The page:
Album Review: Space – Attack Of The Mutant 50ft Kebab (2014)

Space Attack Of The Mutant 50ft Kebab

Space – Attack Of The Mutant 50ft Kebab (2014)

OK, Cards on the table, I was a huge admirer of Space in the nineties.  Their unique brand of skewed, wacky indie pop produced two classic albums, “Spiders” and “Tin Planet”, both of which were brilliantly imperfect and had songs ranging from total genius to utterly terrible.  Despite their obvious flaws, I found them impossible to dislike and “Tin Planet” was one of my very favourite and certainly most well-played albums of 1998.  I’m sure that hardcore Space fans will be eager to disagree with me, but I was very disappointed with their “Suburban Rock ‘n’ Roll” comeback album of 2004 and their disappearance from the music scene afterwards was no real shock to me.  After re-forming in 2011, their reappearance as a touring outfit last year with a slightly tweaked line-up was extremely welcome and I was able to catch a brilliant live show at London’s Borderline venue, re-igniting my love of the band and whetting my appetite for the promised new album, the almost wince-inducingly titled “Attack Of The Mutant 50ft Kebab”. I approached the album with more than a little trepidation; is this album, featuring an almost comically-grotesque Tommy Scott-drawn album cover, going to be as good as their irresistibly eclectic nineties best?  The answer is yes, sort of.

“Tear Drops From The Moon”, a tale of urban fear, provides a musically explosive and rather promising start to the album.  Lead single, the slightly wonky-sounding “Fortune Teller”, resplendent with Theremin, movie sound effects and references to Doctor Who and Harry Potter,  was a little harder to love at first, but repeat plays help this almost annoyingly catchy track worm its way under the skin.  The superb “Armageddon” immediately reminds me of Fun Boy Three’s “The Lunatics (Have Taken Over The Asylum)” and has a deliciously spooky organ solo and the melodramatic “Frightened Horses” has the feel of a song from the “Pulp Fiction” soundtrack, or a contemporary spaghetti western. The lyrics of the ludicrously loopy title track are hilarious, all underpinned by relentlessly, frenetic almost frighteningly bouncy music; it’s the title song of a B-movie just waiting to be made.  The first slight disappointment on the album comes in the form of “Falling In Love (All Over Again)” which, despite it’s jaunty ska-influenced organ and brief Stylophone solo, feels a little ordinary compared to the mad-professor creativity displayed on the rest of the songs.

“Crying On The Webcam” has a dark, creepy feel to it, the music as detached as the images described in the lyrics; this nightmarish tale is quietly brilliant.  “Day Of The Dead”, loosely based on the Mexican “Dia de Muertos”, however, doesn’t quite hit the mark, feeling more contrived than inspired and “Guest List To Hell” is a bit too messy and difficult to follow to really enjoy as well.  The soul-less “Happy Clowns”, sung by keyboardist Ryan Clark, also fails to convince and, unfortunately, combined with the last couple of songs starts to sound like a mid-album slump, but thankfully the catchy “Anthony’s Brainwaves”, presumably about someone in a coma, is instantly lovable and “She’s In Love With A Boy In A Bodybag” is the perfect companion-piece to “Anthony’s Brainwaves”, concluding the album respectfully.  Unfortunately, the second half of the album is distinctly weaker than the first which means that, although they have evolved and their sound is notably different to their nineties peak, Space haven’t changed all that much; they’re still the product of a brilliantly inventive mind with questionable quality control, a mixture of mercurial little gems side-by-side with clumsily overblown half-ideas.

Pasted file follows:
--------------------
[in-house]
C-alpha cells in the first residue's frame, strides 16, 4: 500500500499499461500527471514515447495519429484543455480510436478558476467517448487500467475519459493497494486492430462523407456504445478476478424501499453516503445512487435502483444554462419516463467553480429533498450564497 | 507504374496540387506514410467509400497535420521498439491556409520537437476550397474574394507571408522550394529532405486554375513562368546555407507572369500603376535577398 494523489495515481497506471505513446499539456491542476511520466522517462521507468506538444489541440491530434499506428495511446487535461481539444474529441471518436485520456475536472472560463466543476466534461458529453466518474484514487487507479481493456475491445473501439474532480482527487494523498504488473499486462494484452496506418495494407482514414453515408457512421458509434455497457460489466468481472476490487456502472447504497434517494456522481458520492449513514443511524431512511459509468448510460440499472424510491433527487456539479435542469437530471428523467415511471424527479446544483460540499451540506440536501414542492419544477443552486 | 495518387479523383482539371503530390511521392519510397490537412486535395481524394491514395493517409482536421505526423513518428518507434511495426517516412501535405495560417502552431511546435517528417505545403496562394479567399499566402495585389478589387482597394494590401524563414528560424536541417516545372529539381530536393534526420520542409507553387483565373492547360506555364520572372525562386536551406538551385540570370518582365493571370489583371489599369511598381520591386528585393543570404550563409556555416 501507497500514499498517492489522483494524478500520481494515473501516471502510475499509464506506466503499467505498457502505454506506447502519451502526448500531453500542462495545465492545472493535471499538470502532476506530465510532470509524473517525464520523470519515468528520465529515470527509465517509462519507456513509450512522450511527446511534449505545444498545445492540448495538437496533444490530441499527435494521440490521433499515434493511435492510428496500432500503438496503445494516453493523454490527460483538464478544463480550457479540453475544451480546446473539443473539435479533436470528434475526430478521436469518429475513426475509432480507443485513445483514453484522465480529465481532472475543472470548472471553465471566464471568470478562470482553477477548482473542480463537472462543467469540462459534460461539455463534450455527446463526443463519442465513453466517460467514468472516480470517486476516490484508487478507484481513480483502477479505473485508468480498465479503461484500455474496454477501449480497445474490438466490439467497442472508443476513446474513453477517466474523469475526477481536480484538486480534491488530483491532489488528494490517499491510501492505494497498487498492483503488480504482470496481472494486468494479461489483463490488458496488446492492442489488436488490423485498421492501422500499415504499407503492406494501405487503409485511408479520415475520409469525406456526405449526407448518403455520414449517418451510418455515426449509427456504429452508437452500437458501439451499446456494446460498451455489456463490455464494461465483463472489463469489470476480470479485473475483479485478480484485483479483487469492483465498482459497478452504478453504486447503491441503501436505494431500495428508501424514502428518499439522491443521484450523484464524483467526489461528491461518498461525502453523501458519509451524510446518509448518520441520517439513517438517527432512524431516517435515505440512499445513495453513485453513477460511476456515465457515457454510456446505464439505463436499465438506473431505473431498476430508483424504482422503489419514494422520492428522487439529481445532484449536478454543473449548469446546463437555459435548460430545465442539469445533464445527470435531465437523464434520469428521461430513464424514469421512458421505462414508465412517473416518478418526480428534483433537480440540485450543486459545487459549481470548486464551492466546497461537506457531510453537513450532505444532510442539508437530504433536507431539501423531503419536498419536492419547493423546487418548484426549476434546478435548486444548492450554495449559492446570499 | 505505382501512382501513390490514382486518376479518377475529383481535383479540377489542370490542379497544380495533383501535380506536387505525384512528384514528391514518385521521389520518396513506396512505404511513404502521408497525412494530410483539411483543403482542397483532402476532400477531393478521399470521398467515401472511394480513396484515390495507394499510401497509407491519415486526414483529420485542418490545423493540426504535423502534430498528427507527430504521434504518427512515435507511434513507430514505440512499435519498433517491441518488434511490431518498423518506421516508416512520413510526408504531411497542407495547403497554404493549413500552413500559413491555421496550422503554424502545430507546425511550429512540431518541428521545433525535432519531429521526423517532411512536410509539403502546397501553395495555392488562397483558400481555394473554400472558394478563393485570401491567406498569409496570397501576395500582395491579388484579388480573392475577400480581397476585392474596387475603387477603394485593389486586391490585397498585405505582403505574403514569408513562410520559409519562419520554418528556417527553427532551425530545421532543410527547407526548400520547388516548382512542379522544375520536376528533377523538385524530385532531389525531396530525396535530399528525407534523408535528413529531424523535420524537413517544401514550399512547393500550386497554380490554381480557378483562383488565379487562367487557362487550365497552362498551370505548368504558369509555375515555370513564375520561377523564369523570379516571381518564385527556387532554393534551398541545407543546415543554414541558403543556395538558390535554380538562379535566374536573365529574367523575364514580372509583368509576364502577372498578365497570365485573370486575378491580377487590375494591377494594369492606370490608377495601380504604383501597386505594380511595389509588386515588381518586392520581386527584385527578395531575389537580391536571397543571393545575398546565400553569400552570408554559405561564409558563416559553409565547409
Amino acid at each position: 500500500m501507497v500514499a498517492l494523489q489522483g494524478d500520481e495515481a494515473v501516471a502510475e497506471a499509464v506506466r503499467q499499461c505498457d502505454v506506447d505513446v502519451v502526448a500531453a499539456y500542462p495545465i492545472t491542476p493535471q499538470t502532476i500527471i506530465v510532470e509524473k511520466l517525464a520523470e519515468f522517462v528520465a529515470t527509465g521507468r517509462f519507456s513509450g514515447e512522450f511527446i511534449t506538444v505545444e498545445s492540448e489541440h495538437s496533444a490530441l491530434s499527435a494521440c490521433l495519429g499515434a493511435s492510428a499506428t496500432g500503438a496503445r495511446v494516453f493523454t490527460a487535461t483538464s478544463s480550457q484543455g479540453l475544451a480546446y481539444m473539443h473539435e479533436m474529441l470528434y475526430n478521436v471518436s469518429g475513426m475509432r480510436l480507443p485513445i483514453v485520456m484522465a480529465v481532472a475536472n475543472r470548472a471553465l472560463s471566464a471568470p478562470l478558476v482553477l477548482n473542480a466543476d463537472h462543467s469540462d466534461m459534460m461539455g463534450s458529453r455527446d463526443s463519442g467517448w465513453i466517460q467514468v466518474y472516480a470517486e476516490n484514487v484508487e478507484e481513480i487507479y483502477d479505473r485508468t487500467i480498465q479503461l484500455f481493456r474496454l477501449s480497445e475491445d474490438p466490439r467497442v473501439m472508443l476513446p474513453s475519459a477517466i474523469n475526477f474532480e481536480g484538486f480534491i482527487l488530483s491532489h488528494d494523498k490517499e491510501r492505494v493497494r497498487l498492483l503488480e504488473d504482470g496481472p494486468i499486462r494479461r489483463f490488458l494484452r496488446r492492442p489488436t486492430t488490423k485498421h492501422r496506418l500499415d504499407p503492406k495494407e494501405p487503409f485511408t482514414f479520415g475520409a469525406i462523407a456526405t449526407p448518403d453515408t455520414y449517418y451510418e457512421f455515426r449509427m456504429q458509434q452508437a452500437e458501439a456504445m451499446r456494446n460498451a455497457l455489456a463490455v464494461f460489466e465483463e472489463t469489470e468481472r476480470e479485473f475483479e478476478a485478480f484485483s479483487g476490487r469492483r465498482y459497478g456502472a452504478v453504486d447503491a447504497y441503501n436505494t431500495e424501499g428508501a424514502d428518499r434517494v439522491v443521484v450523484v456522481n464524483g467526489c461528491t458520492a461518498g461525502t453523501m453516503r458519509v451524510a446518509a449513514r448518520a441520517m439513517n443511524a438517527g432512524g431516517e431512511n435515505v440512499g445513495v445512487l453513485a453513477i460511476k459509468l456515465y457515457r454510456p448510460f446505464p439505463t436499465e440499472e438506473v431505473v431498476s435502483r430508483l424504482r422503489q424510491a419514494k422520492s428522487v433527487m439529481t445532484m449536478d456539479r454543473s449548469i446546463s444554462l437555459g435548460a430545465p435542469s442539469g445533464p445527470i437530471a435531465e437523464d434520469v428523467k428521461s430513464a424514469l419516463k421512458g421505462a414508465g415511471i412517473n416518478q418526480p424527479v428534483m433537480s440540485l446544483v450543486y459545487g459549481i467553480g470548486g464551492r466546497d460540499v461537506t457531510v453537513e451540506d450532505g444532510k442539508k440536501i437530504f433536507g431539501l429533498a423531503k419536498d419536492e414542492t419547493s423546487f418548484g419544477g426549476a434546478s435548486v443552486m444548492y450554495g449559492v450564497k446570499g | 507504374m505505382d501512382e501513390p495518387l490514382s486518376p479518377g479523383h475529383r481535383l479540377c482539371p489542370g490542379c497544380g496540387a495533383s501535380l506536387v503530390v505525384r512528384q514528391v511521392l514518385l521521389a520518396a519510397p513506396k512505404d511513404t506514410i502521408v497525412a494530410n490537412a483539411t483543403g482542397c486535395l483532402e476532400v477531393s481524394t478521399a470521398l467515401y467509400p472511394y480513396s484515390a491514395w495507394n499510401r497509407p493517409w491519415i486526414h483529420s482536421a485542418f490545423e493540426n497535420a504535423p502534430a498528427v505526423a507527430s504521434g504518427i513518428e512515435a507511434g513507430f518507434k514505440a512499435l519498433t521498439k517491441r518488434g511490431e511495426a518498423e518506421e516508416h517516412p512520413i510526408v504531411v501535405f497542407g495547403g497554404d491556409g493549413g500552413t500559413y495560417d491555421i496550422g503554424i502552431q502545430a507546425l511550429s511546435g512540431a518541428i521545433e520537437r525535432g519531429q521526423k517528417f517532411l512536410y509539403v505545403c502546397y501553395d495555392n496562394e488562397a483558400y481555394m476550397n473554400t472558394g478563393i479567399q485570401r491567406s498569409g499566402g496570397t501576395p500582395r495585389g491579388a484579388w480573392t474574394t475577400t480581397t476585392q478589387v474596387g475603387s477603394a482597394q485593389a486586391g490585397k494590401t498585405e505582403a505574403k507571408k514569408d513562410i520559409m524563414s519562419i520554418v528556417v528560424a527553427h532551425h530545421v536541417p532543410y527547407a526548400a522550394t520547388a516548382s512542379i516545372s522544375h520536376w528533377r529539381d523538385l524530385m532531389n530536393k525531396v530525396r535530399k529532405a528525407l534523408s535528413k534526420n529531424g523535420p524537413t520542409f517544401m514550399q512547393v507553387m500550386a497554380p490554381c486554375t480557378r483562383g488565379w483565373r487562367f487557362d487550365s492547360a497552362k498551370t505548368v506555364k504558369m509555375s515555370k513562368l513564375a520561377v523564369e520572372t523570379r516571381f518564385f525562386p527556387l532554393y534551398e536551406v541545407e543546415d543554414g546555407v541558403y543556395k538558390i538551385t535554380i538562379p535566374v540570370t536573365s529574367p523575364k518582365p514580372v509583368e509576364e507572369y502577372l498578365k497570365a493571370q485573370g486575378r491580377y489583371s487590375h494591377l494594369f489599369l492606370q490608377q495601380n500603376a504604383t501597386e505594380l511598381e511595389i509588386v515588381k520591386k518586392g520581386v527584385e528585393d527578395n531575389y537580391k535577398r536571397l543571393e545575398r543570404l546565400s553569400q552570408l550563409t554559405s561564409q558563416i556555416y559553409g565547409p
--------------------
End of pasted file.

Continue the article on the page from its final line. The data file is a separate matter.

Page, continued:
Their down-to-earth “everyman” charm, name-checking places like Primark, Burger King and Cash Convertors, juxtaposed with the musical result of Scott’s love for macabre themes and classic cinema soundtracks certainly mean that there aren’t any other acts out there like Space… whether you think that is a good thing depends on your personal taste.  In my opinion, I think that is a very good thing indeed and it’s great to have them back.  One thing that is a little confusing – my CD has the songs in a completely different order to the track listing on the booklet and album cover.  I really don’t know if this is a mistake or was a last minute change to the running order, but either way, it makes for a slightly confusing first listen, until you realise what has happened.  The actual running order (whether this has happened to all CD copies, I don’t know) is:

1.  Teardrops From The Moon
2.  Fortune Teller
3.  Armageddon
4.  Frightened Horses
5.  Attack Of The Mutant 50ft Kebab
6.  Falling In Love (All Over Again)
7.  Crying On The Webcam
8.  Day Of The Dead
9.  Guest List To Hell
10.  Happy Clowns
11.  Anthony’s Brainwaves
12.  She’s In Love With A Boy In A Bodybag

So, it may be worth checking that the right track names are on the right songs if, like me, you rip your CD onto iTunes or any other media player – as well as making sure that you know which track you’re listening to when you first hear the album, of course!

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About A.D.S.

You are reading the musings of a music-obsessed forty-something who was brought up on The Beatles, lived through Britpop and now spends his time in pursuit of the best music around. This 'blog gives me an outlet to write about the huge number of albums I buy and the many gigs I go to. All of the opinions expressed are my own and if you don't agree with me, then I understand - music is a very personal thing. I like to receive comments, especially if they're nice ones.
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